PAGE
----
A murdered prison inmate predicted his own killing in an unopened letter to jail bosses.
Adnan Rafiq, 22, sent the letter shortly before he was attacked in his cell over a row about an alleged theft.
But prison chiefs at HMP Hewell, near Redditch, Worcestershire, didn’t open the letter and have now been criticised for missing warning signs ahead of the incident in January 2013.
The Prisons and Probation Ombudsman found that: “Staff should have been aware of the potential risk to the man and more should have been done to protect him.”
Mr Rafiq, from Birmingham, was waiting to stand trial over burglary allegations when he suffered multiple skull fractures after being punched, kicked and his head stamped on. He died three days later in hospital.
Barry Mundle, 36 and from Wolverhampton, was later convicted of his murder and jailed for 23 years.
The brutal attack had followed an argument about an alleged theft from a cell. It came just five days after an earlier assault which had prompted Mr Rafiq to make the chilling prediction in a letter to prison bosses requesting a transfer.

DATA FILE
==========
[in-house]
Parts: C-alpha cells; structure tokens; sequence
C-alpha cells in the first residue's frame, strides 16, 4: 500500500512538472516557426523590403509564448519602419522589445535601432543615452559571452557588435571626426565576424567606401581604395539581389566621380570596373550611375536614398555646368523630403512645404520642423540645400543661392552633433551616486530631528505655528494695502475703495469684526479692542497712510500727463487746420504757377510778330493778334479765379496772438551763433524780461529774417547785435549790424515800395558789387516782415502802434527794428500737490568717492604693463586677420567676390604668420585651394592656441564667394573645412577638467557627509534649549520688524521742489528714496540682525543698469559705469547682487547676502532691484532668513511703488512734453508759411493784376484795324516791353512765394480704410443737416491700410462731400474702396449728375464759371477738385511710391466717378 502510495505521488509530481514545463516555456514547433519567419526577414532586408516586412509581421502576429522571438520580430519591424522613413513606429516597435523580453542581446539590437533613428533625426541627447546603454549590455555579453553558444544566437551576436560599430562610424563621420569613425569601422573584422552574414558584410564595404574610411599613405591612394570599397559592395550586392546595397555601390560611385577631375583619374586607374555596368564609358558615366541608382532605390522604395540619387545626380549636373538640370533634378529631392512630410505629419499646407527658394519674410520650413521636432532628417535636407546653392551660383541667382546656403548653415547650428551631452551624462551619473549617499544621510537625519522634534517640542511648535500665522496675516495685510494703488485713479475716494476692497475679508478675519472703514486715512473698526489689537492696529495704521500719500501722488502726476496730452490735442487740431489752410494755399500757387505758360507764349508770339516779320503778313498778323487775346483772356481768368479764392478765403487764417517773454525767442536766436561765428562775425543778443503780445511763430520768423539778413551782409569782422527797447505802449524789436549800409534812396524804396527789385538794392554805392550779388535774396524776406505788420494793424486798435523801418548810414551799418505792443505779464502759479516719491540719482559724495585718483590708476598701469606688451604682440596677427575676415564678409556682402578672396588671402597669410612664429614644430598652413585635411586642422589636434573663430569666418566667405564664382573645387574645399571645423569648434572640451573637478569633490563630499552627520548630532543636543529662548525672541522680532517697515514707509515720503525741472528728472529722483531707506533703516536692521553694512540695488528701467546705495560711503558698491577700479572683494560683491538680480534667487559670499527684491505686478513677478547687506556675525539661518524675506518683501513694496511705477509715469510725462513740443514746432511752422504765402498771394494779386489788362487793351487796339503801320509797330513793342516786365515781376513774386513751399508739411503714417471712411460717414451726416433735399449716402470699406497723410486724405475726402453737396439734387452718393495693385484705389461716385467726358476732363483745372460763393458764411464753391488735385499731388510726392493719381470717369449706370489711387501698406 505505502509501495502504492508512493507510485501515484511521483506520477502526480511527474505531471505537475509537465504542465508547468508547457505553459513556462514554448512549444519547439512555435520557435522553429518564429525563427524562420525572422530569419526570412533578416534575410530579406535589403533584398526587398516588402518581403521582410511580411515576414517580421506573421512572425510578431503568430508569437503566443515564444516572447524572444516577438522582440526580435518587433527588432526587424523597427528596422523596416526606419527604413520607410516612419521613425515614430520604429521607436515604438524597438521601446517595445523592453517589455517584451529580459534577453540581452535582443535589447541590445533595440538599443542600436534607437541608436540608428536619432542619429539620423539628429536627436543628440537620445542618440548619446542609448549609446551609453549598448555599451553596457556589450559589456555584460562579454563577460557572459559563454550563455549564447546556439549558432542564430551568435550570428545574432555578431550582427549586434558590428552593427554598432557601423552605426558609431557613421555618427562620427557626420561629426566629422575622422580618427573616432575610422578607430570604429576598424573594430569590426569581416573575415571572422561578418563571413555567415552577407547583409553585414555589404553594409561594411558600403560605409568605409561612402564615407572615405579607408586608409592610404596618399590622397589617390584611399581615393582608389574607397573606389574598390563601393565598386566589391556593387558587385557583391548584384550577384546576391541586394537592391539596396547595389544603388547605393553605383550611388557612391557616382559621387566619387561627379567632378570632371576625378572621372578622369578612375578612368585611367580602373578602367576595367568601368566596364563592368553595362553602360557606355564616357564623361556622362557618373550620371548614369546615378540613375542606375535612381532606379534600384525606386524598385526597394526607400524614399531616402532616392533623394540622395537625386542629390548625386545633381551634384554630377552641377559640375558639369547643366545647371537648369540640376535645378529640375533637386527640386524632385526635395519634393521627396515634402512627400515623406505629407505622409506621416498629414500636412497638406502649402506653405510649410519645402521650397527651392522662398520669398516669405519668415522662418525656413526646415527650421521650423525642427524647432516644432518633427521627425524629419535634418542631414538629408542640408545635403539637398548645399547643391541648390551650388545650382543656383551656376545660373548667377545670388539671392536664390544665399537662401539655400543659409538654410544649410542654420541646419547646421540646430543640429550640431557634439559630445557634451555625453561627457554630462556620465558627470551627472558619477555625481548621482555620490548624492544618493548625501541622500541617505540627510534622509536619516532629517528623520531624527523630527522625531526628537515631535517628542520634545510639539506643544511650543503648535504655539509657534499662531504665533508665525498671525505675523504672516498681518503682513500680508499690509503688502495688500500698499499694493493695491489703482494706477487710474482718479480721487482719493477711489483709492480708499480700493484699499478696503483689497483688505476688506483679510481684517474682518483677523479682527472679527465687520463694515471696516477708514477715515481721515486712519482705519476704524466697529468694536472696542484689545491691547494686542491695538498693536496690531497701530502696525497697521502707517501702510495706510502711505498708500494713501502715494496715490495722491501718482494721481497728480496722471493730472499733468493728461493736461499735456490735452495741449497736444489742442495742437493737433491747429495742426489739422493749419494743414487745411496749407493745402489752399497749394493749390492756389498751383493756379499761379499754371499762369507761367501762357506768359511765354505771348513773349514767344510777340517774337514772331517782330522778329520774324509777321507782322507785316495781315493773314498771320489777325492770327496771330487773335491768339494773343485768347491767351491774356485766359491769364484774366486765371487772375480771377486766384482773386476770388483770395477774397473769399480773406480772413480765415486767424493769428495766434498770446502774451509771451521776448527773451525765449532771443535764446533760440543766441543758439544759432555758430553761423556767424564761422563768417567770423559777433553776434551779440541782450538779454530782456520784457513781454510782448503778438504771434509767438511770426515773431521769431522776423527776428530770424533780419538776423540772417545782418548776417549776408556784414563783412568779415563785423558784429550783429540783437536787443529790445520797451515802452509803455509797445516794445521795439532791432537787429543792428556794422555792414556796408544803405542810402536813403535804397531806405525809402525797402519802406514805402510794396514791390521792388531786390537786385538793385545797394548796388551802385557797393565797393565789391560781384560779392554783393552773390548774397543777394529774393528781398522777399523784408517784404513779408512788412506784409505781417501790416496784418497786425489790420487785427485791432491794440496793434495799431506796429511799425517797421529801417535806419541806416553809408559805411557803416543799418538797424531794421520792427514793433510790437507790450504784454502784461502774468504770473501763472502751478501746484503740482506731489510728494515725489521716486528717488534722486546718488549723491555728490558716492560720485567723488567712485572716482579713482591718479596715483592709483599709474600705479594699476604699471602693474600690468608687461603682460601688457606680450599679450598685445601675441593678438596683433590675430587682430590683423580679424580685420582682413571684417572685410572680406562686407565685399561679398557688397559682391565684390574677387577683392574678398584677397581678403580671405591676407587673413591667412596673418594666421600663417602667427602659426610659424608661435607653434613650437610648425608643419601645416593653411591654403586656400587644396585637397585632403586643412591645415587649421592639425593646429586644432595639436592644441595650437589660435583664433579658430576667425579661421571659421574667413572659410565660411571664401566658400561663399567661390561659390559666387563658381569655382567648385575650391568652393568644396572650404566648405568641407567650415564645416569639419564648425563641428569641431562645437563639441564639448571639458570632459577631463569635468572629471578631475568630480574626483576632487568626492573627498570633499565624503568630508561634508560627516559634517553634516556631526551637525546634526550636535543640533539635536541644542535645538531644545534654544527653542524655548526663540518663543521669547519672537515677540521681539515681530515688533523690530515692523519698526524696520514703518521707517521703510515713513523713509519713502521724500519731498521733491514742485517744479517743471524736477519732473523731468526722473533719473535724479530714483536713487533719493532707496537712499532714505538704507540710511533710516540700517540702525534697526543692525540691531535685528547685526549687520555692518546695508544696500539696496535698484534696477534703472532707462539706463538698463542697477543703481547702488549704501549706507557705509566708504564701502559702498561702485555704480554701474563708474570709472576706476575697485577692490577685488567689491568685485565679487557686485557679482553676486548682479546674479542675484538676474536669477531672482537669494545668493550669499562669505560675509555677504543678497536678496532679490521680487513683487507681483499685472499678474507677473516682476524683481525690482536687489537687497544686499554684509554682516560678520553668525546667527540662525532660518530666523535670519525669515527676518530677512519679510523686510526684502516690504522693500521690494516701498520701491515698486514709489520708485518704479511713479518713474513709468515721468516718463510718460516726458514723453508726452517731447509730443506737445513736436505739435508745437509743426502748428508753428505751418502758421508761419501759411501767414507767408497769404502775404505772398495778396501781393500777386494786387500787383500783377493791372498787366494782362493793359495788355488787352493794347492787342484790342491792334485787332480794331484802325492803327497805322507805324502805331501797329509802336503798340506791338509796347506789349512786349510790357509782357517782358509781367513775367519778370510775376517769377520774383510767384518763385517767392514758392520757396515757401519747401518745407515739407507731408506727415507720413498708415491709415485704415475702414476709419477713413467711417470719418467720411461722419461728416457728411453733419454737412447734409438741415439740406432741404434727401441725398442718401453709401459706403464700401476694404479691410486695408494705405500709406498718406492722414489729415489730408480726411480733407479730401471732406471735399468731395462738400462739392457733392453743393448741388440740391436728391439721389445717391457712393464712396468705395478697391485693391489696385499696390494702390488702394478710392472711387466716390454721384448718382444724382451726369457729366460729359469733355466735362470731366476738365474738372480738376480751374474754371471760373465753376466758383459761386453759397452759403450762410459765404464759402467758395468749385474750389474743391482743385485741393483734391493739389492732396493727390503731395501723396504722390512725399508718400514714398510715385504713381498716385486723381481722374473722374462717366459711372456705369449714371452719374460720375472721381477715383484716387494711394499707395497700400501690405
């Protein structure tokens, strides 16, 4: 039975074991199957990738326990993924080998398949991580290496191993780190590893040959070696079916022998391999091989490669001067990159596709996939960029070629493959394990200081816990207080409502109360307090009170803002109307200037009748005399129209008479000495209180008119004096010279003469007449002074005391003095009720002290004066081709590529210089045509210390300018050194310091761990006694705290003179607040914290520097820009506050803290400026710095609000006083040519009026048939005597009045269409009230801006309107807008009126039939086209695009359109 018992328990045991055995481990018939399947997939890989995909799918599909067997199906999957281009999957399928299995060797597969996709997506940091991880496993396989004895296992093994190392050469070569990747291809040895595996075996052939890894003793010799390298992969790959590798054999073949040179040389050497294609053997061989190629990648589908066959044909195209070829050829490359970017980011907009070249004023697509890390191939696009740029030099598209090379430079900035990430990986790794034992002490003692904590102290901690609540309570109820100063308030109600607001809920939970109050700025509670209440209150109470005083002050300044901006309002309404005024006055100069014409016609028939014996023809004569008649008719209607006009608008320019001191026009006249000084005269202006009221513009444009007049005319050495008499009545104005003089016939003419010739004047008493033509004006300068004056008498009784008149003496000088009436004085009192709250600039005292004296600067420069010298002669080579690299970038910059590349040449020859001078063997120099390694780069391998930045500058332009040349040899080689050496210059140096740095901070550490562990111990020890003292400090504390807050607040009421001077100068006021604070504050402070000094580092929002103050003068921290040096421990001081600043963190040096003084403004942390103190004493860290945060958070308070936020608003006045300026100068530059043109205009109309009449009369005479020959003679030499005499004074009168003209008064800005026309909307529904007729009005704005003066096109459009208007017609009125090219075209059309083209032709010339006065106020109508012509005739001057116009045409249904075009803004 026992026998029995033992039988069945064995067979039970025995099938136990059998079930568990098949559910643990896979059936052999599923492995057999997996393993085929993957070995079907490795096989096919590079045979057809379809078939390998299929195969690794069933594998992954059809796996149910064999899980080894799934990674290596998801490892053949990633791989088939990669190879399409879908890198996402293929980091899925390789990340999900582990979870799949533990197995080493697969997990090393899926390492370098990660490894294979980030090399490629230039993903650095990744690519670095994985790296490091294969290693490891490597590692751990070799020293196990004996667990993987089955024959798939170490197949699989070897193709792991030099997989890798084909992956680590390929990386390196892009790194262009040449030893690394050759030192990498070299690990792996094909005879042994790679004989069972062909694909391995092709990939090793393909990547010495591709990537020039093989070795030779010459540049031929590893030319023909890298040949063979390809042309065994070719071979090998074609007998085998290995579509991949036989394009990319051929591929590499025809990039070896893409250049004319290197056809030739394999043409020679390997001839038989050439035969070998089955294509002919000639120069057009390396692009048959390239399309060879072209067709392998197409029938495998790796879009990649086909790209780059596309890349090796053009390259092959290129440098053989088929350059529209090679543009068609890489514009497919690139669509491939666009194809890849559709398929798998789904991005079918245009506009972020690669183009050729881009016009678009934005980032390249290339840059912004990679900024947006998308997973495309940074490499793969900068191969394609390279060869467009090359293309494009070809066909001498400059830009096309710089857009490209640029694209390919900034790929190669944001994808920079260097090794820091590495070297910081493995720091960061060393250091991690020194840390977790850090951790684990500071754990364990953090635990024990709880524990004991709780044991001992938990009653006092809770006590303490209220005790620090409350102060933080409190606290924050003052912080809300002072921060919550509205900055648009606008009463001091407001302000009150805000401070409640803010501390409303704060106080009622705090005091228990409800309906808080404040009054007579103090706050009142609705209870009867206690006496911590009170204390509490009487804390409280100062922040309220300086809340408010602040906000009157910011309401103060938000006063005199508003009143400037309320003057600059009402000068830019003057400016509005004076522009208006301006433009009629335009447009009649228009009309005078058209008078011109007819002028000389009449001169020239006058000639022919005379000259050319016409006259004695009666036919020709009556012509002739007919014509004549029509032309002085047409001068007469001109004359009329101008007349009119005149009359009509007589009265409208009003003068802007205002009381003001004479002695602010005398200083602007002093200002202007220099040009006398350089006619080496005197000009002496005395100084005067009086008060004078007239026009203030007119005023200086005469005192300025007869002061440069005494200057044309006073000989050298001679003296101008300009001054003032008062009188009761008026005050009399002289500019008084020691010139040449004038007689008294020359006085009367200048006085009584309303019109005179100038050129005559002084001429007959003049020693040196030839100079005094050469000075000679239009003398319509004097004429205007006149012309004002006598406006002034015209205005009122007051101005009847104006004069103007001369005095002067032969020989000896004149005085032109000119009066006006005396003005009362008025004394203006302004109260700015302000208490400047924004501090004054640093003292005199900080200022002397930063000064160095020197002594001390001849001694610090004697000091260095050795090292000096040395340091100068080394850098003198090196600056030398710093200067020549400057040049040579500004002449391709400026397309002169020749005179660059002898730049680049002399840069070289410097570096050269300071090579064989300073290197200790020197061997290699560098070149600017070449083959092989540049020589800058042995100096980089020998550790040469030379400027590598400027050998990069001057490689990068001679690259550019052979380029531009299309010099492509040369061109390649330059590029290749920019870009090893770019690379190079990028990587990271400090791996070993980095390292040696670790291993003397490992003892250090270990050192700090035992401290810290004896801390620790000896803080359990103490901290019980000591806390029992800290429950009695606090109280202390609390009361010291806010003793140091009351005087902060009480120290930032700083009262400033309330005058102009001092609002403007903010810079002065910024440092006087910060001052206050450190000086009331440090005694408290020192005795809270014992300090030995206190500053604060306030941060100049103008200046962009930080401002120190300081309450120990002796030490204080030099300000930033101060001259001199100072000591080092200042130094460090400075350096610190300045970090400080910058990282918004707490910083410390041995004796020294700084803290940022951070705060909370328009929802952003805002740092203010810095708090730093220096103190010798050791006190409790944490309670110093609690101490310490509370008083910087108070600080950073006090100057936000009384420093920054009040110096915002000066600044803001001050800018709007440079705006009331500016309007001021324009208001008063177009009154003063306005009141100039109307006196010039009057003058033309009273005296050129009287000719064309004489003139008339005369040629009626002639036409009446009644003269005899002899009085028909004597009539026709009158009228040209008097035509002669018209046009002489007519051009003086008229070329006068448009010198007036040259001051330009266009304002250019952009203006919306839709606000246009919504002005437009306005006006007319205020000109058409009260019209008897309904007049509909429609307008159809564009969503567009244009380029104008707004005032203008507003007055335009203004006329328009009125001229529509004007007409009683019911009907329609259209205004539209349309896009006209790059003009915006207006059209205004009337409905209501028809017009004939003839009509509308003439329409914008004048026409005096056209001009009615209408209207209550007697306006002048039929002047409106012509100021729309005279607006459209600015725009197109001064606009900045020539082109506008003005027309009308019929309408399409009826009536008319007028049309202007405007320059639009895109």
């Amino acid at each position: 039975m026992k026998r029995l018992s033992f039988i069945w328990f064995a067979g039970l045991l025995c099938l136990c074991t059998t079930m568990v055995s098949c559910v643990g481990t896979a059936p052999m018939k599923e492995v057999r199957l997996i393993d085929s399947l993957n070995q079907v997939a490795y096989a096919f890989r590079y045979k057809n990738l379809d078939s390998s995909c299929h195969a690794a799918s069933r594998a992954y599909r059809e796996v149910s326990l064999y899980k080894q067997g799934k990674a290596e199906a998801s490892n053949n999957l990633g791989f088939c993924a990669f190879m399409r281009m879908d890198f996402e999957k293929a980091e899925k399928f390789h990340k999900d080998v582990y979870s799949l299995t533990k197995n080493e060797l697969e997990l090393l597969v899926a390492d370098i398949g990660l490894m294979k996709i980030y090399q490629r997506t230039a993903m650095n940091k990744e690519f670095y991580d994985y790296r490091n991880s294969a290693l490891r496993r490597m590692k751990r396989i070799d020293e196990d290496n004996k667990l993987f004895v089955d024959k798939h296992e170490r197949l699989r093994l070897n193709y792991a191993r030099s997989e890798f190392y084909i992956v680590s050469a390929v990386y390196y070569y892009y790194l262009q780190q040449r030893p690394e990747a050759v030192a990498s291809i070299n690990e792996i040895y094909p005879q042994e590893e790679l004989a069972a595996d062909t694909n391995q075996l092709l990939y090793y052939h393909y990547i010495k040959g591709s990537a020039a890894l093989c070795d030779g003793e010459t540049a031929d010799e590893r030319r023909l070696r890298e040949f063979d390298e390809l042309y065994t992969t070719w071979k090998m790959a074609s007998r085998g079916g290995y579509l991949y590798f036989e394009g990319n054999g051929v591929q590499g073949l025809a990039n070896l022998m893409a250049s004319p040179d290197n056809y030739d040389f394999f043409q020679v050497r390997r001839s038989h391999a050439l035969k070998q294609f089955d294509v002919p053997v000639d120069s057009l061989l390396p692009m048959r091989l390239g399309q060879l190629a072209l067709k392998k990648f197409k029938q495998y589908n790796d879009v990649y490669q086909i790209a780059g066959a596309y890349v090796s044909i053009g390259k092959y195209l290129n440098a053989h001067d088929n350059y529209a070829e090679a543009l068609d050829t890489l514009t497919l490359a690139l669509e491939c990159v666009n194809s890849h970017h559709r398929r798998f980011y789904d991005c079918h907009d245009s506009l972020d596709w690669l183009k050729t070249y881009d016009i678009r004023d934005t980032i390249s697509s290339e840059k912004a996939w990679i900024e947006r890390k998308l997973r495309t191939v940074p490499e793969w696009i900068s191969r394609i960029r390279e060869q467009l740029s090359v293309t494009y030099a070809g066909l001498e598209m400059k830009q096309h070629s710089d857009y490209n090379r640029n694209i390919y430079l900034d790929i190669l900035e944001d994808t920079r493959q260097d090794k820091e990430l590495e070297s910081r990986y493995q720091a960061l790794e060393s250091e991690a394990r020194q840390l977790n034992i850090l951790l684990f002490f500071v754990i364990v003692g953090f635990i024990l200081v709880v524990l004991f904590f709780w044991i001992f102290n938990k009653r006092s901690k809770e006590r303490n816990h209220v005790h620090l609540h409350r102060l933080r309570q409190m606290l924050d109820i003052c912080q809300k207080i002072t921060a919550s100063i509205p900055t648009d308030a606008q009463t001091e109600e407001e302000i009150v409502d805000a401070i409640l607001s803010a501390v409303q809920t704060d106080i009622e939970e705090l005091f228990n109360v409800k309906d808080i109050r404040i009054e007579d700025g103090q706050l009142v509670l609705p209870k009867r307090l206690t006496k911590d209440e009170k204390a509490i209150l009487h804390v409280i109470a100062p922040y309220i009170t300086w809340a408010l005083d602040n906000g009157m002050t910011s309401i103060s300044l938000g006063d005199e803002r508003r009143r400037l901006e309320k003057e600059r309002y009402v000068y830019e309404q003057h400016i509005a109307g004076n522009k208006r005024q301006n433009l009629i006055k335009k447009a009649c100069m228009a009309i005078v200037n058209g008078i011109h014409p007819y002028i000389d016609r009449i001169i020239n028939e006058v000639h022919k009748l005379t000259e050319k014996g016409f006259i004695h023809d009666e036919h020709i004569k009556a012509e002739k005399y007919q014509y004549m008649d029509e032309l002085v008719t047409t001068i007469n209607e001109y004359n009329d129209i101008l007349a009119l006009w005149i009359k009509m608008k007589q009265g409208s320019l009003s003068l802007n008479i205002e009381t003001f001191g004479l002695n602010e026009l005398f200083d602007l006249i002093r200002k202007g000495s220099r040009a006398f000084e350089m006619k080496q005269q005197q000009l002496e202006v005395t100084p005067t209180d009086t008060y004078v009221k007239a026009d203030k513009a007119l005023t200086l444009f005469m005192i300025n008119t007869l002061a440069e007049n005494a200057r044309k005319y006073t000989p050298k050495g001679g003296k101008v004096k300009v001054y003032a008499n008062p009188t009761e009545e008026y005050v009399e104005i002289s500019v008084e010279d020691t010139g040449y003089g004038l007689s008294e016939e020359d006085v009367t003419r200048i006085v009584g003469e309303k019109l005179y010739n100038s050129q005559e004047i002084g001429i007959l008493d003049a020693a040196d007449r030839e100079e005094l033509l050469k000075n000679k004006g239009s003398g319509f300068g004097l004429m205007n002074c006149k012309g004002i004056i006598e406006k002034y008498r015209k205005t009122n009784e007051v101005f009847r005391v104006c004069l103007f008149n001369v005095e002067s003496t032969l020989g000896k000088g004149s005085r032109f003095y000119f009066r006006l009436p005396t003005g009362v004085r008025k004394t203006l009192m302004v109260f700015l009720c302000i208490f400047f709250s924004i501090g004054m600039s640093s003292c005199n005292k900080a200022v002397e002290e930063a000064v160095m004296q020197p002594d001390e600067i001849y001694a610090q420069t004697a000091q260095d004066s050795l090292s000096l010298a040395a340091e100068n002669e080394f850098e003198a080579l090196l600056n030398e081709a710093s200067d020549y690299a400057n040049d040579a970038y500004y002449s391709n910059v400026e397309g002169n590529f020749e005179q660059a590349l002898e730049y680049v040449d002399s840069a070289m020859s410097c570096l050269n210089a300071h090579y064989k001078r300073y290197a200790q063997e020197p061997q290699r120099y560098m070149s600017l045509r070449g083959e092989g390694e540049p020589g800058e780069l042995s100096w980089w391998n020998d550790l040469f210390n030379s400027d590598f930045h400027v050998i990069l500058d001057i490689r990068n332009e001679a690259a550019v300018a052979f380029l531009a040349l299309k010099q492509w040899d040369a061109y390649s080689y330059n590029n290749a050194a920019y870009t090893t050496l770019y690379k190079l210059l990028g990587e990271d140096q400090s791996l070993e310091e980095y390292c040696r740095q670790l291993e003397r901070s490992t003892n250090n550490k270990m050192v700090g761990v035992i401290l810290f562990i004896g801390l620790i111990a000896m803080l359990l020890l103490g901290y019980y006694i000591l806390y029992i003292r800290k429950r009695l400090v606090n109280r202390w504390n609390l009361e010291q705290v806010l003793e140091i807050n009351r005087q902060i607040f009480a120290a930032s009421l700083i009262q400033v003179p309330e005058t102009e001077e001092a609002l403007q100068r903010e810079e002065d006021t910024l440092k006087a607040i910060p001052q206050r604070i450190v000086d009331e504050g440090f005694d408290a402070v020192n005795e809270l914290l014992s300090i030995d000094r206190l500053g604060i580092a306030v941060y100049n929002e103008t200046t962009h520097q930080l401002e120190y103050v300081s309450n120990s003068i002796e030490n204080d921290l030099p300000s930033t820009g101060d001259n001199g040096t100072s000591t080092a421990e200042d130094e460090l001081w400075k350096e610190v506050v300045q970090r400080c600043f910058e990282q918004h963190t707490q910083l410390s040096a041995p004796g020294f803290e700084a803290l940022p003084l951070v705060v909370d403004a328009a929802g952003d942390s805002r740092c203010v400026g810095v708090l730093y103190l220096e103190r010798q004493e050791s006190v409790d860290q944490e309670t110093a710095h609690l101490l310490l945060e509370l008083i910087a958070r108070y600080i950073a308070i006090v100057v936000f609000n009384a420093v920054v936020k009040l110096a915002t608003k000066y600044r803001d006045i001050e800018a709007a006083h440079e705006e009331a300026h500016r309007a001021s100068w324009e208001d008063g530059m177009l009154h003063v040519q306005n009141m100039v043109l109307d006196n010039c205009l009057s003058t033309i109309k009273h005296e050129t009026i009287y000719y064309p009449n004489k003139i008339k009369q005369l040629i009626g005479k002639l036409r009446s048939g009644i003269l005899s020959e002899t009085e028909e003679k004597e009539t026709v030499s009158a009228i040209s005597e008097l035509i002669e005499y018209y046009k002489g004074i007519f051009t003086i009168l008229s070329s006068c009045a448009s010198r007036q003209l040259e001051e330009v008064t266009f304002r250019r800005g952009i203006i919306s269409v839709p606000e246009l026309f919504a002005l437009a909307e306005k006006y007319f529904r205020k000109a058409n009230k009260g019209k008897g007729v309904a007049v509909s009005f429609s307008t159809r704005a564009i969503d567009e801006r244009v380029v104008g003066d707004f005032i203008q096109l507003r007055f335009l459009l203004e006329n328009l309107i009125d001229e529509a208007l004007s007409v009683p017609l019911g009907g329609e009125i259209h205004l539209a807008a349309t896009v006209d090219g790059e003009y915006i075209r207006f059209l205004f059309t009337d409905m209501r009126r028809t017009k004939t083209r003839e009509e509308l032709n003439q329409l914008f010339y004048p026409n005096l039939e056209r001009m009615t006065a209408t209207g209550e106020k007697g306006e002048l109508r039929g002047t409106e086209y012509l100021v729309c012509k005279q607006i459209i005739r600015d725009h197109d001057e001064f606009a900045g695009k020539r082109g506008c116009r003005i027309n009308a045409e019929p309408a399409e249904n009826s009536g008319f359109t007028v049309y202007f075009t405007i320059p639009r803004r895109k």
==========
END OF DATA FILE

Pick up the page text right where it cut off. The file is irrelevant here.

An extract of his letter said: “Basically, I was supposed to have been [transferred] to Birmingham due to conflict [at] Hewell. I have told officers several times that my life is in danger [here] due to me having trouble with Coventry prisoners that are all over this jail but nothing seems to be getting done.
“I was assaulted yesterday [and] suffered a broken nose, broken cheek bone. I have told staff … because next time it could be … fatal.”
The report added that the letter had been put in an envelope addressed to the Head of Reducing Re-offending at the prison and posted in the wing complaints box on January 24 – four days before the fatal attack.
But because of the ‘confidential access marking’ on the envelope it was not opened.
The report added: “The letter remained unopened for several days as the Head of Reducing Re-Offending was not on duty and was not due back in the prison until January 30.
“The man’s complaint should have been directed elsewhere or returned to the man. Hewell reviewed its complaints system after the man’s death.
A Prison Service spokesperson said: “We do not tolerate violence of any kind in prison. As with all inquests, we will review the findings carefully, and our thoughts remain with Adnan’s family and friends during what must be a very difficult time.”